What is a “pixel shader”?

I have noticed that some games quote the requirement for “pixel shader 3.0 or better”.

What is a pixel shader and is it some software requirements or hardware requirements?


Simple answer

Pixel shaders are tiny programs that can do operations on a single pixel on the screen, as opposed to geometry shaders and vertex shaders which work on the geometrical primitives (triangles) that make up everything you see on the screen. The most common use for pixel shaders is ‘shading’, approximation to real world lighting. Commonly used shading model is Phong.

Pixel shaders are executed on your video card, so your video card needs to support them. Each new version provides more capabilities, so an older video card will not run newer shaders. A new version of the pixel shader specification (e.g. Pixel Shader 3.0) is usually released for each new version of DirectX (more accurately, Direct3D).

Software Requirements

You need to have the correct version of Direct3D (or OpenGL) installed in order to use the shaders. For example, Pixel Shader 4.0 requires at least Direct3D 10. Normally you don’t have to worry about this, every game that uses Direct3D will install the correct version for you when you install the game. The only exceptions are Direct3D 10 and later, which will not run on Windows XP or earlier. You will need at least Windows Vista in order to play a game that uses Direct3D 10 or 11.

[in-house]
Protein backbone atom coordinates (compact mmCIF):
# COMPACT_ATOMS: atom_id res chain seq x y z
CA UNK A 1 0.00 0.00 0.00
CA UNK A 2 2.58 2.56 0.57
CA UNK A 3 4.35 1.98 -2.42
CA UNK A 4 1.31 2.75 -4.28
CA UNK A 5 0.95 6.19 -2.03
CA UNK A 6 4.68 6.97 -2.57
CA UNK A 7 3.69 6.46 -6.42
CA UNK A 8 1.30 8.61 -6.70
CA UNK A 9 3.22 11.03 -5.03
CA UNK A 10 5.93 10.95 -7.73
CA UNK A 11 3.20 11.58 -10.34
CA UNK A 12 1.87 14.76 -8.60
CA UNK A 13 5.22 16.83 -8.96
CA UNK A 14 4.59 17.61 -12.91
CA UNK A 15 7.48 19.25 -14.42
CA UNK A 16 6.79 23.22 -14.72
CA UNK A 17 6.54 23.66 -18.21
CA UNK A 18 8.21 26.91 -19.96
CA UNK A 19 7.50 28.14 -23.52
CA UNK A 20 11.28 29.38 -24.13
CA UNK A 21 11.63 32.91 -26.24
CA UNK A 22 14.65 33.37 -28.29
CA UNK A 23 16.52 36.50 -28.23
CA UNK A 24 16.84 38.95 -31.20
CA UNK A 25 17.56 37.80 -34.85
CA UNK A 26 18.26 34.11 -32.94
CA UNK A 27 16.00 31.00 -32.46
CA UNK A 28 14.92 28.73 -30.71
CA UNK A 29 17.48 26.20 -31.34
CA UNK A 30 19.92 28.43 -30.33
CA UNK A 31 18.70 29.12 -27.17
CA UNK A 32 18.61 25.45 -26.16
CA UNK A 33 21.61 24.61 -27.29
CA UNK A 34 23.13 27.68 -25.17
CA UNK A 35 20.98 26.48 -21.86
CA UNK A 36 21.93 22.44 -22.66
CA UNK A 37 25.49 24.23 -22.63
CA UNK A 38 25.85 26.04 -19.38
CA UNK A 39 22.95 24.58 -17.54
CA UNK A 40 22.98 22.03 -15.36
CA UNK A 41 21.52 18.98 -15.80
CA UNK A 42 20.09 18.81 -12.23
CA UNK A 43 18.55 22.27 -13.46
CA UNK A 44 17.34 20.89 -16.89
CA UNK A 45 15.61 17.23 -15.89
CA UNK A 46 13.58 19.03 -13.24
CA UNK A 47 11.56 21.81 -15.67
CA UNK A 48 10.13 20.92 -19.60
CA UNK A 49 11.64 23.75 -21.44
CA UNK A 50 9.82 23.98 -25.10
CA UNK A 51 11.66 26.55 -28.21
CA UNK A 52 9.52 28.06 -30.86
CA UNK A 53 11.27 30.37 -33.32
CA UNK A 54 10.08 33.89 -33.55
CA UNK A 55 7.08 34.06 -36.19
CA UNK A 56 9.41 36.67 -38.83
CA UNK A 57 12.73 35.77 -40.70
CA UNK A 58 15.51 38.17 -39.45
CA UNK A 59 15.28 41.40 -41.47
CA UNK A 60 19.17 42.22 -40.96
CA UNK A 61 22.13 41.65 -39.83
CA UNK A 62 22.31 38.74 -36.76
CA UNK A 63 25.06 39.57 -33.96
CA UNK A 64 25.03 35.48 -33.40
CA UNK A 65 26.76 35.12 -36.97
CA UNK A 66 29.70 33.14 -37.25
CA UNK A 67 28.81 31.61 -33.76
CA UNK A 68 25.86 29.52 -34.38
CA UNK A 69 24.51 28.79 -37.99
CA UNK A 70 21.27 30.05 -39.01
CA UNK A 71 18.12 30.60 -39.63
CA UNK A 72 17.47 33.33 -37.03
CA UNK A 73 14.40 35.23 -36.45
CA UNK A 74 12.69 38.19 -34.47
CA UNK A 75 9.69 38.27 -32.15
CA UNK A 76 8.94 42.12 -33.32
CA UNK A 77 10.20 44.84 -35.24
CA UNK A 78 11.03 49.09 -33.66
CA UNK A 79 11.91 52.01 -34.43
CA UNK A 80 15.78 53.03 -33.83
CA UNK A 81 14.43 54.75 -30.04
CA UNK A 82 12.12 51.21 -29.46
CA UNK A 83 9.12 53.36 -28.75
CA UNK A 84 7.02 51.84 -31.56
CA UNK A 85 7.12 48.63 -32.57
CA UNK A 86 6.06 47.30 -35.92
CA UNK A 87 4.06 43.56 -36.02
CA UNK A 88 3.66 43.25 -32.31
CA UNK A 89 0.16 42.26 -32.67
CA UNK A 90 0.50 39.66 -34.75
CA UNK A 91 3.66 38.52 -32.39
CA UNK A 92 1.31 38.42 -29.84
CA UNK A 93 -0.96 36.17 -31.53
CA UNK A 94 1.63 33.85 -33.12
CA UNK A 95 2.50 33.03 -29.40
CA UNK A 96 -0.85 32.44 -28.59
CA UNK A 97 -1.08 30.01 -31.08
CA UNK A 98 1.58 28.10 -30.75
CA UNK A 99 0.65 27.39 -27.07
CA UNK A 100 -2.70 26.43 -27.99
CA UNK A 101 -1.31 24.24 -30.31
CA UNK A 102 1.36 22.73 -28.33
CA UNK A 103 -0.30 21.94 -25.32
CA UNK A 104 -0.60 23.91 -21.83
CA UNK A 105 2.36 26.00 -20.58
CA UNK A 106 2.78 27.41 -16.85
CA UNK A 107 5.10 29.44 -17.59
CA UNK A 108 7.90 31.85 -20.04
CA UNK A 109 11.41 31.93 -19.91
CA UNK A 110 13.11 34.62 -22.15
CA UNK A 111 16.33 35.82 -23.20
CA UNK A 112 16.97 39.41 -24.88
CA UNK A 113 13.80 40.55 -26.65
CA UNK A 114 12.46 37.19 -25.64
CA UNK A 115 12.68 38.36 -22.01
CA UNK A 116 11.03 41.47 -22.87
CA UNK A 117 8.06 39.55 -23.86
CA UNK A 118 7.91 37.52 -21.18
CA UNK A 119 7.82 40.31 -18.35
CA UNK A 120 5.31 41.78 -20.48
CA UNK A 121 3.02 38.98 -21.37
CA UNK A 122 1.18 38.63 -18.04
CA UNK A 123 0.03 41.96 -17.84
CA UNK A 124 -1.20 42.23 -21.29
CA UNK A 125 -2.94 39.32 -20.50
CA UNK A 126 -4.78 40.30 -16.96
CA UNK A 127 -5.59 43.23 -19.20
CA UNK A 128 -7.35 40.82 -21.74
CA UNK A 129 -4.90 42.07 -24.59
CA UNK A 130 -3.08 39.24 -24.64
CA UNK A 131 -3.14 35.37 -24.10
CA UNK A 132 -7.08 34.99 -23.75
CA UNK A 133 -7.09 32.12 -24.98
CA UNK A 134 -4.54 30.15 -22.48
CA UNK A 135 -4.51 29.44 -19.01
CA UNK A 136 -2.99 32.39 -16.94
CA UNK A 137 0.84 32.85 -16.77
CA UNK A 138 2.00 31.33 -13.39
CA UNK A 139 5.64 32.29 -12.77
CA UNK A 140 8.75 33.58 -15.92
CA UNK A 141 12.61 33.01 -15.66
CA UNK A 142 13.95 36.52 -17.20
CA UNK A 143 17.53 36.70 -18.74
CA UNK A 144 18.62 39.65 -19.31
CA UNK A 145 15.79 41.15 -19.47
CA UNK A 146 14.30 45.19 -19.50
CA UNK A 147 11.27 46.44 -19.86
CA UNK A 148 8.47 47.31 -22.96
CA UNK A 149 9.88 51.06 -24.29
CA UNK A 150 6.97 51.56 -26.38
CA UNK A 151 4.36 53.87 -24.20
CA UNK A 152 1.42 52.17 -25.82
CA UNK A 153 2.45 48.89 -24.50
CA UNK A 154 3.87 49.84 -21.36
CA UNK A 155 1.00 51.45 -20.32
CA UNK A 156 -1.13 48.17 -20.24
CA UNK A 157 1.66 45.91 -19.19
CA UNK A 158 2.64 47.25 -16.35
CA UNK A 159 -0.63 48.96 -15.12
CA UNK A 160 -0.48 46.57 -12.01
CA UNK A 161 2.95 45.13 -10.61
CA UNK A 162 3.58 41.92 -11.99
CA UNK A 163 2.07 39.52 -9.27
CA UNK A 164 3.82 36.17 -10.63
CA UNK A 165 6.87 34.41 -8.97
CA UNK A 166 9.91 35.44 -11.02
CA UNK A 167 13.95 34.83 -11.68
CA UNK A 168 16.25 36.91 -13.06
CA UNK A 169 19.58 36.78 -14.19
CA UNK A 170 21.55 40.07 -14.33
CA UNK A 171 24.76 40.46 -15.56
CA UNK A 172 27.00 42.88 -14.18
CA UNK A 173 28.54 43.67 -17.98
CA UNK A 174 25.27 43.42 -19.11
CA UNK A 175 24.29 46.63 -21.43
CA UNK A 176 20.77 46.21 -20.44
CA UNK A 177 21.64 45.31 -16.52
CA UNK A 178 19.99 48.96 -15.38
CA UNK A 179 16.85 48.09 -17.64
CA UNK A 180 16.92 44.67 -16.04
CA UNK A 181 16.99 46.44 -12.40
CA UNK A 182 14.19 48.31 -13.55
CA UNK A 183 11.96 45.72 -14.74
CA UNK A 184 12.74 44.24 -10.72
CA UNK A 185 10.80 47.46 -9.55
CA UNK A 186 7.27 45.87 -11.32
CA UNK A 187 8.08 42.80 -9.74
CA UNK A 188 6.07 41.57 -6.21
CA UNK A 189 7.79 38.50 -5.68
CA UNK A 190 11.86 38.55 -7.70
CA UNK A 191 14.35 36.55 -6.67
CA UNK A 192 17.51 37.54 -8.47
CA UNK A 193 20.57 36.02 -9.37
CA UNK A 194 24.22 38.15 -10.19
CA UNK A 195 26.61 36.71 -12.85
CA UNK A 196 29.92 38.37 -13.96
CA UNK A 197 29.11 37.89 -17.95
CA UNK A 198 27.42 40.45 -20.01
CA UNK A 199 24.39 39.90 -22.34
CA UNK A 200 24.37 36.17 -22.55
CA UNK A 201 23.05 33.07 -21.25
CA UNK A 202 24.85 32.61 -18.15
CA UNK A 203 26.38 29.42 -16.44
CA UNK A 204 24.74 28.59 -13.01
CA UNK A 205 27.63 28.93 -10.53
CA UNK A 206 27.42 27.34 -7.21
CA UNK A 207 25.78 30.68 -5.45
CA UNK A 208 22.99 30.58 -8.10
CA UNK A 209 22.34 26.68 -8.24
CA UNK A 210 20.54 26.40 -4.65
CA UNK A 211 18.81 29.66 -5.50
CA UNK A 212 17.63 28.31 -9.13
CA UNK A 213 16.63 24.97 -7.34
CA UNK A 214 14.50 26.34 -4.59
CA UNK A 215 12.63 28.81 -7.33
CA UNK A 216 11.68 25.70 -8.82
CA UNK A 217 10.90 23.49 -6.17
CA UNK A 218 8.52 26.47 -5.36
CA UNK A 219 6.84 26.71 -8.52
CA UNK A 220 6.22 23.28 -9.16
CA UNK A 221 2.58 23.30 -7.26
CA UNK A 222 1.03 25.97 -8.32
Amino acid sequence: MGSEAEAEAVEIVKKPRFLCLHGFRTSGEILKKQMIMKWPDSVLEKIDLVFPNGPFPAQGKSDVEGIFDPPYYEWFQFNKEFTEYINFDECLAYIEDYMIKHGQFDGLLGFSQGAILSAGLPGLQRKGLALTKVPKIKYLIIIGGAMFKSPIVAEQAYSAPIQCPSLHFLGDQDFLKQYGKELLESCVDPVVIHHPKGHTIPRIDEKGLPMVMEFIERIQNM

Wikipedia provides a nice list of Pixel Shader versions, the version of Direct3D you need, and the types of graphics cards that work with them.

Technical answer

The ‘standard’ stages of a 3D rendering pipeline are as follows (somewhat simplified):

  • Transformation (Moving, rotating and scaling all the objects in the scene)
  • Lighting
  • Projection (‘Squashing’ the 3D world into a 2D plane)
  • Clipping (Removing anything outside the field of view)
  • Rasterising (Converting the vector graphics (triangles, etc) into raster graphics (pixels))
  • Texturing
  • Display

Pixel Shaders are used as an alternative to the standard texturing phase. During rasterisation, each triangle is converted into pixels. These pixels do not have their final colour yet, but the do have a bunch of parameters associated with them. These include base colour, texture coordinates, lighting information, etc. The Pixel Shader is a small program that takes these parameters and uses them to calculate the final colour as it is displayed on the screen. The Pixel Shader has access to all texture data, and can use them to do interesting things such as blending two textures (to create a ‘dirty’ look), using a texture as a bump map (to simulate a relief), or to simulate reflections.


On the hardware side, Pixel Shaders are executed on ‘Shader Units‘, small processors on your GPU. Each Shader Unit is basically a very simple CPU, but a modern video card may contain thousands of these things (an AMD Radeon HD6990 contains over 3000). Older GPUs had different Shader Units for different tasks: Pixel Shaders were executed on different parts of the system than Vertex Shaders. Modern GPUs have so called ‘unified shader units‘ which can perform all of these operations.

Source : Link , Question Author : Sisir , Answer Author : Community

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